True blue


Clear Lake Blueberry Farm has new owners, lots of berries

Aug. 4, 2018 — Healthy lifestyle choices are proving to be an important element in the movement to extend and enhance an individual’s quality of life. There is a growing body of scientific evidence that affirms the advice of generations of parents: eat your fruits and vegetables.

This is particularly true when the fruits and vegetables are in season and at peak ripeness.

This advice becomes simple to follow in the Siuslaw region at this time of year, as the variety and abundance of local farms is readily available at regional farmers markets and at more traditional grocery stores.

One of the most potent fruits in terms of its purported and documented benefits is the humble blueberry.

Fortunately, the revitalized Clear Lake Blueberry Farm, 84173 Clear Lake Road in Dunes City,

has hundreds of bushes that are loaded with ripe delicious berries, waiting to be picked. The farm was purchased last year by Debbie and Duane Cray, who had been looking for the right spot to settle down in the Florence area.

“We moved in last year on the first of June,” Debbie said. “My husband retired after working 37 years for Shell Oil Company and he likes to keep busy, so we thought this would be a good fit, because there is always a lot to do out here.”

The serene location of the property and the beauty of the farm itself were strong reasons for the Crays to purchase the farm, but there was also some hesitation in making the move.

“Our realtor told us that people had been coming here for 30 years to pick blueberries. And that made me kind of nervous,” Debbie said. “I didn’t want to take a chance that we would ruin this place and the memories people had, so on the last day that we were looking at houses, as we drove up here we were just in awe.

“I knew I was going to like it a lot, and then, when I looked at the house, I knew this was the right place for us, since I love old houses. … So we talked about it and decided to go ahead with the purchase.”

The Crays had no previous experience as farmers and basically dove into their new life with little or no preparation beforehand.

“When we moved in, we were really just thrown into it,” Debbie said. “We moved in in June and opened on Aug. 1, and we had no idea what to expect. But we met so many people.”

She said last year’s crop was not ideal, but that people loved coming to the farm and meeting the new owners.

Over the last two decades, researchers have spent a great deal of time breaking the blueberry down into its constituent parts and have determined the benefits of eating the berries are substantial.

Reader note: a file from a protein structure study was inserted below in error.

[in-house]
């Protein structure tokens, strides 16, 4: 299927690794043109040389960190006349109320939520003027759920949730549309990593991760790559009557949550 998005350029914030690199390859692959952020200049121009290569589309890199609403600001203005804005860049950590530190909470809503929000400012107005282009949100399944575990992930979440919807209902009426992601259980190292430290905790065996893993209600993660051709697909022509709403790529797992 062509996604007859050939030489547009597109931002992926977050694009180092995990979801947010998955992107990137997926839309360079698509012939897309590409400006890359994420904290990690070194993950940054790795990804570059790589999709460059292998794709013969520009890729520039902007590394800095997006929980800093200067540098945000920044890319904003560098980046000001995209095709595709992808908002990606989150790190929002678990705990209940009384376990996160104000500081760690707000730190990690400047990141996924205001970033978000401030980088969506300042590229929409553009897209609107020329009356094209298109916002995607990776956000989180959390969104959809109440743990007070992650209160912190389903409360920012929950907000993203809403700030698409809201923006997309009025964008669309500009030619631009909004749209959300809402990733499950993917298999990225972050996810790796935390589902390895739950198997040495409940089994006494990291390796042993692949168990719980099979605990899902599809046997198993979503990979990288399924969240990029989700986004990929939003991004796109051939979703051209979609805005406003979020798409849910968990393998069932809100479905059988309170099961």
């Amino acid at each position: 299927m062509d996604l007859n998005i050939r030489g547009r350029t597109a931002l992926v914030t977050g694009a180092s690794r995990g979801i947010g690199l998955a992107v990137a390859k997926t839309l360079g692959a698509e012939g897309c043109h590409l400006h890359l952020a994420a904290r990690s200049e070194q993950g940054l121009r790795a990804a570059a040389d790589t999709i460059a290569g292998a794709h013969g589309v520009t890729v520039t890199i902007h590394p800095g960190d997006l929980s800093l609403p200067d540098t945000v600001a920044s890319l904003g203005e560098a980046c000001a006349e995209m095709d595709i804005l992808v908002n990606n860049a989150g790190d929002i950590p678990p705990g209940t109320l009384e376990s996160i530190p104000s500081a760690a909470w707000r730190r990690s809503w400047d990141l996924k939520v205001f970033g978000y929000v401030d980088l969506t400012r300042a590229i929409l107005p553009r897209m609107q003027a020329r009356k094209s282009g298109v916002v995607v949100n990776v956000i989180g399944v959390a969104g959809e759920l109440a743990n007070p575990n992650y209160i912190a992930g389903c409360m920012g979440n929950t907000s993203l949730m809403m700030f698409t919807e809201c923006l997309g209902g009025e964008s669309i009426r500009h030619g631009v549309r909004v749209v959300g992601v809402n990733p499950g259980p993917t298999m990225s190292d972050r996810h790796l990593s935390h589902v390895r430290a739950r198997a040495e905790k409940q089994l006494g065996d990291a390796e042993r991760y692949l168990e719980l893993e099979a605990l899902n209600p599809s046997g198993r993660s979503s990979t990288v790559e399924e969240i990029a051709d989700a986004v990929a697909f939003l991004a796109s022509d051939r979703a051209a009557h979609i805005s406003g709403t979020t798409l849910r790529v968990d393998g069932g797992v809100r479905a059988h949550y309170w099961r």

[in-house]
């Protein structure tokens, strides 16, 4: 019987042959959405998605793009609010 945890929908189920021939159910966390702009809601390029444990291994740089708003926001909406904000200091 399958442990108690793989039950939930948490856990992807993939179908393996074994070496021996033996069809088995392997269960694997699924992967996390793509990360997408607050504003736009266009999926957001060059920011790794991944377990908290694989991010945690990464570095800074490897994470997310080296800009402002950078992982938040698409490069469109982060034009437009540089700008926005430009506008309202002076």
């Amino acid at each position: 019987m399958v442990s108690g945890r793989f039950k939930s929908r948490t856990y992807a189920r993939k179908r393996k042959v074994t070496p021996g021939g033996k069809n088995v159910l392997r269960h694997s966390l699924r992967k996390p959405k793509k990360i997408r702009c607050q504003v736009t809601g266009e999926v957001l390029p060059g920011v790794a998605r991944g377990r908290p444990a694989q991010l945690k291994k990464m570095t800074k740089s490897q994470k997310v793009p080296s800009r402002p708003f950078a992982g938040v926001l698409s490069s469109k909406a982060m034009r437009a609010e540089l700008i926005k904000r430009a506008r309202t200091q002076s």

Medical advice website Healthline.com states that, “Blueberries are the king of antioxidant foods.”

The BBC also touts the health benefits of the berry, stating that its numerous advantages are due mainly to anthocyanidins, which research has shown supports blood vessel integrity throughout the body.

The long list of benefits attributed to the fruit, as highlighted by Healthline, declares that blueberries can reduce DNA damage, help protect against aging, lower blood pressure, help maintain brain function, improve memory, prevent heart disease and even provide anti-diabetic effects.

The Crays are pleased with years crop, which is substantially larger than their first.

“We have three to five times more berries this year than we did last year. In the off season, we pruned all the bushes way back. The Master Recyclers in Florence donated a lot of coffee grounds, and we found a really good organic fertilizer and fertilized them,” Debbie said. “And we haven’t sprayed (pesticides) since we bought the farm.”

The hundreds of berry bushes have a number of varieties represented, including 10 bushes of an unknown variety. And all are bearing tasty purply-blue fruit.

The Crays have spent a great deal of time and effort since purchasing the farm in improving the overall experience for visitors. As the fourth or fifth owners of the farm, they were surprised by the number and variety of bushes they had on the land.

“I counted the bushes myself,” Debbie said. “We have an old map of what was planted where and when. And we have 585 bushes, with nine varieties, that we have identified and one that we don’t know!”

The financial benefits of the blueberry crop to the Oregon economy rivals that of the health benefits to the human body. More than 125 million pounds of berries are projected to be harvested in 2018, with 14,000 acres of the fruit under cultivation by approximately 350 growers.

The cultivation of blueberries in Oregon has shown significant growth over the past decade as the positive benefits of eating the delicious fruit have become more widely known.

The number of farms producing the berries and selling them on site, which the Crays are a prime example, has grown from 4.2 million pounds in 2011 to almost 10 million pounds in 2017.

The Clear Lake Blueberry Farm is just a short, pleasant drive south of Florence. Berries are available for sale, as well as a popular “you pick” option.

For more information on the farm, visit its Facebook page or call 225-326-2139.


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